By now everyone interested in opera knows that Polish baritone Mariusz Kwiecien hurt his back during the dress rehearsal and missed the opening night of this show and the subsequent two performances. Today’s telecast was the fifth of this run. Kwiecien’s Don is a rather sinister guy. His compulsive pursuit of women has not made him very happy. Something is missing in his life. He almost eagerly embraces going to hell. This Don clearly brings to mind Freud’s pronouncement that any man who can’t find what he’s looking for in 1,000 women is looking for a man. Vocally, Kwiecien has fully mastered the Don’s music. His lyric baritone subtly conveyed the Don’s mercurial temperament. His was a nuanced and fully realized characterization. The only way he could improve his rendition of the part would be to grow six inches.

Leporello, is as great a character as the Don. They are almost mirror images of each other. Luca Pisaroni was born in Argentina, but moved Busseto (Verdi’s hometown) when he was four. He studied voice there with Carlo Bergonzi. He is a Mozart specialist. All of his appearances at the Met have been in Mozart operas. He’s got Leporello down to the last T. He puts up with the Don’s mistreatment because he wishes he could behave the same way. Pisaroni was in fine vocal shape except for a few moments of strain during the Catalogue Aria.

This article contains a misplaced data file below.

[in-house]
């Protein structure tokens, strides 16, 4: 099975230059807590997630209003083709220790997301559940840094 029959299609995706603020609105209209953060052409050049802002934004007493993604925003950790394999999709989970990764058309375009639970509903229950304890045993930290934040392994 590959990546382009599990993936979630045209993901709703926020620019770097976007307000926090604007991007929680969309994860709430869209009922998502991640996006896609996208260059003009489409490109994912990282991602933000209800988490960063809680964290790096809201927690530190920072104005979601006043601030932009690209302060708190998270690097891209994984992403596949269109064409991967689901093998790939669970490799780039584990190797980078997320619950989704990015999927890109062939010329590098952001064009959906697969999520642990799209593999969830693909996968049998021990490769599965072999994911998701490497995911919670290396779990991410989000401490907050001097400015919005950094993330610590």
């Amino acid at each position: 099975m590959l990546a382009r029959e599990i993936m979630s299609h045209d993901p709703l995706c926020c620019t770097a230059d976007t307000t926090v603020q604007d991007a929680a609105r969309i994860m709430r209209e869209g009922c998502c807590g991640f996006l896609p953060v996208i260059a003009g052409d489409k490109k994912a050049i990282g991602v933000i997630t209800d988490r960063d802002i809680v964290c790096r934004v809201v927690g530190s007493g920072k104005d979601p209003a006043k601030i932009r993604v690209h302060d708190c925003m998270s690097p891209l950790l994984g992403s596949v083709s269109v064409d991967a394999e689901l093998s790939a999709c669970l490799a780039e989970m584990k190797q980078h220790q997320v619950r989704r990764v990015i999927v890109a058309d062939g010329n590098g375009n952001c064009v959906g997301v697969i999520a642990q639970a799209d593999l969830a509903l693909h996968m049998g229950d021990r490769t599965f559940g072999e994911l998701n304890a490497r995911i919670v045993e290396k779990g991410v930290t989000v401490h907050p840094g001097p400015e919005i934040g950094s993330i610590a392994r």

Barbara Frittoli has sung both Anna and Elvira at the Met. Today she appeared as the latter. She looked and sounded great. Both “Non ti fidar, o misera” and “Mi tradi” were sung with ease and pathos. Poor woman, she’d have done better had she fallen for DO while Donna Anna would have been better off with DG.

Marina Rebeka made her Met debut as Donna Anna in the first performance of this run. She is a handsome woman who had no trouble with the shorter but more hazardous of these two roles. She has a spinto voice that in texture is not much different from Frittoli’s. “Or sai chi l’onore” was dispatched  with facility and the right amount of malice.